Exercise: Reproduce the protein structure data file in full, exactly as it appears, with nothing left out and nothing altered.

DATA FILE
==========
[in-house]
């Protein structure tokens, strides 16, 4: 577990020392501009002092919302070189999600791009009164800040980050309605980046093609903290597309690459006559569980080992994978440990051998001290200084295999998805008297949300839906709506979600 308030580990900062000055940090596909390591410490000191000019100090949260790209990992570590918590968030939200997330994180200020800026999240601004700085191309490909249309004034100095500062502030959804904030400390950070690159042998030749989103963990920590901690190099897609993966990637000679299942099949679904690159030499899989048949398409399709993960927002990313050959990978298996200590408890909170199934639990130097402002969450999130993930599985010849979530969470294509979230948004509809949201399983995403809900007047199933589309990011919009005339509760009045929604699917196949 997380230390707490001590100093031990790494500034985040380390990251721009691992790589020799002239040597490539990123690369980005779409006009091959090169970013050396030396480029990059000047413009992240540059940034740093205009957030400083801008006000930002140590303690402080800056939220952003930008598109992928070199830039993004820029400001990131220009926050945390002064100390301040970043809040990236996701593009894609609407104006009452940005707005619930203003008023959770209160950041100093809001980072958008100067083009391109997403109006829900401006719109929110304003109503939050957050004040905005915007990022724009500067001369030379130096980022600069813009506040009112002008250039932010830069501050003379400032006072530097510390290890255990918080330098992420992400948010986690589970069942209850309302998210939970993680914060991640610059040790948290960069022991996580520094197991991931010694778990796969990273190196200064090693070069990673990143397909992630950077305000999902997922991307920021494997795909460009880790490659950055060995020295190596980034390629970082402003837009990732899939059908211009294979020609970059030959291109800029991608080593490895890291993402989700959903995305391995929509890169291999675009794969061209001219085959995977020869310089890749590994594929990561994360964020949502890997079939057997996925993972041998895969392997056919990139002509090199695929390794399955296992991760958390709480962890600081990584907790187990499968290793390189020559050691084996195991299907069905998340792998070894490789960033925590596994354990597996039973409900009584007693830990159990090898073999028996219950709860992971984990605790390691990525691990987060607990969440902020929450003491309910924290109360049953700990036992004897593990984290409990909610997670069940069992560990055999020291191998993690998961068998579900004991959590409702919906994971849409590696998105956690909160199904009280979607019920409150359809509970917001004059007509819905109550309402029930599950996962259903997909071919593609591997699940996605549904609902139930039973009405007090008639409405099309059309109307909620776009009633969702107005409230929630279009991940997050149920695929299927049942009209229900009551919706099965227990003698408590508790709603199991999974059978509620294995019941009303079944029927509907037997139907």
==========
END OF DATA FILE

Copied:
[in-house]
């Protein structure tokens, strides 16, 4: 577990020392501009002092919302070189999600791009009164800040980050309605980046093609903290597309690459006559569980080992994978440990051998001290200084295999998805008297949300839906709506979600 308030580990900062000055940090596909390591410490000191000019100090949260790209990992570590918590968030939200997330994180200020800026999240601004700085191309490909249309004034100095500062502030959804904030400390950070690159042998030749989103963990920590901690190099897609993966990637000679299942099949679904690159030499899989048949398409399709993960927002990313050959990978298996200590408890909170199934639990130097402002969450999130993930599985010849979530969470294509979230948004509809949201399983995403809900007047199933589309990011919009005339509760009045929604699917196949 997380230390707490001590100093031990790494500034985040380390990251721009691992790589020799002239040597490539990123690369980005779409006009091959090169970013050396030396480029990059000047413009992240540059940034740093205009957030400083801008006000930002140590303690402080800056939220952003930008598109992928070199830039993004820029400001990131220009926050945390002064100390301040970043809040990236996701593009894609609407104006009452940005707005619930203003008023959770209160950041100093809001980072958008100067083009391109997403109006829900401006719109929110304003109503939050957050004040905005915007990022724009500067001369030379130096980022600069813009506040009112002008250039932010830069501050003379400032006072530097510390290890255990918080330098992420992400948010986690589970069942209850309302998210939970993680914060991640610059040790948290960069022991996580520094197991991931010694778990796969990273190196200064090693070069990673990143397909992630950077305000999902997922991307920021494997795909460009880790490659950055060995020295190596980034390629970082402003837009990732899939059908211009294979020609970059030959291109800029991608080593490895890291993402989700959903995305391995929509890169291999675009794969061209001219085959995977020869310089890749590994594929990561994360964020949502890997079939057997996925993972041998895969392997056919990139002509090199695929390794399955296992991760958390709480962890600081990584907790187990499968290793390189020559050691084996195991299907069905998340792998070894490789960033925590596994354990597996039973409900009584007693830990159990090898073999028996219950709860992971984990605790390691990525691990987060607990969440902020929450003491309910924290109360049953700990036992004897593990984290409990909610997670069940069992560990055999020291191998993690998961068998579900004991959590409702919906994971849409590696998105956690909160199904009280979607019920409150359809509970917001004059007509819905109550309402029930599950996962259903997909071919593609591997699940996605549904609902139930039973009405007090008639409405099309059309109307909620776009009633969702107005409230929630279009991940997050149920695929299927049942009209229900009551919706099965227990003698408590508790709603199991999974059978509620294995019941009303079944029927509907037997139907």